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Once upon a time, there were two broad streams of thought about tuition in public higher education.  The first was simple enough: make it free.  No charge at the point of service, no charge ever, just a universal benefit…for those lucky enough to get in (on the whole, “free” tuition countries tend to have fewer students because there is less money to accommodate them).  The second was also pretty simple: charge fees, but provide a mix of loans and grants to those who needed help paying the bill, thus creating beneficial price discrimination: rich families pay more than poor families. The problem with the latter approach is that it’s complicated.  People see that there is a sticker price, but don’t always know about or understand the countervailing subsidies.  And so in countries like Canada, where the total value of bursaries and scholarships have more or less equaled the amount of tuition taken in from domestic students for quite awhile now, people are still under the impression that tuition represents a big financial barrier.  Free tuition may be wasteful in that it provides subsidies to those who don’t need them, but it is simple to communicate.

But now a third way on tuition is emerging across the Western hemisphere: call it “income-targeted free tuition”.  Take the clarity of the free tuition pitch but make it income-tested.  It first appeared in the UK in the late 1990s, when tuition fees there were briefly income tested (from 1998 to 2005, students from families earning less than £20,000 paid no fees while those earning from £20,000 to £30,000 paid half-fees).  It is an approach which is now appearing in places as far away as Fredericton, New Brunswick and Santiago, Chile.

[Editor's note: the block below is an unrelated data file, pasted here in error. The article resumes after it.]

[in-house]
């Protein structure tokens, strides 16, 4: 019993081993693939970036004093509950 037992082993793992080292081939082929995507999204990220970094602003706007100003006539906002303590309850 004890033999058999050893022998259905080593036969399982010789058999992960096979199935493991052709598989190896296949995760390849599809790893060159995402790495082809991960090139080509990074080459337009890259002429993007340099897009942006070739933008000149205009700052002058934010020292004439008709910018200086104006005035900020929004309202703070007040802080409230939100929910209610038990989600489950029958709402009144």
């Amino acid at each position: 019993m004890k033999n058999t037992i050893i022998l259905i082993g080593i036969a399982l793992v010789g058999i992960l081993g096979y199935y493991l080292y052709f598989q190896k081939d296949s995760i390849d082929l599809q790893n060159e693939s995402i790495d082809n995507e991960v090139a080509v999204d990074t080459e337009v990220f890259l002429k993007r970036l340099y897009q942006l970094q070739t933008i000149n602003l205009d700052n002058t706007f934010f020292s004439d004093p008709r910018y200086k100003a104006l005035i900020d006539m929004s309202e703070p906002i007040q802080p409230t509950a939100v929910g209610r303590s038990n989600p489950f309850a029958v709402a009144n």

In Chile, this approach started essentially by accident.  President Bachelet came to office in 2012 promising free fees for all, but the tax reform that was supposed to pay for it ended up yielding far less money than expected (falling copper prices played a role, too).  In the end, there was only enough money to pay for “gratuidad” for students coming from the bottom six deciles of income (about a third of all students).  

In Canada, it has been more deliberate.  In early 2016, the government of Ontario, free-riding to some extent on an improvement to federal system of grants, decided to re-jig its somewhat complicated system of loan forgiveness and tax credits into a “free tuition” guarantee for low- and middle-income undergraduate students.  Institutions were not actually barred from charging tuition; rather, what happened was that the government committed to paying grants equal to average tuition in the province for everyone with family income under (roughly) C$60,000.  Above that line, students still get grants but on a sliding scale, and they peter out completely somewhere over $100,000.  The government of New Brunswick followed suit over the next 12 months, and several other provinces are now considering something similar.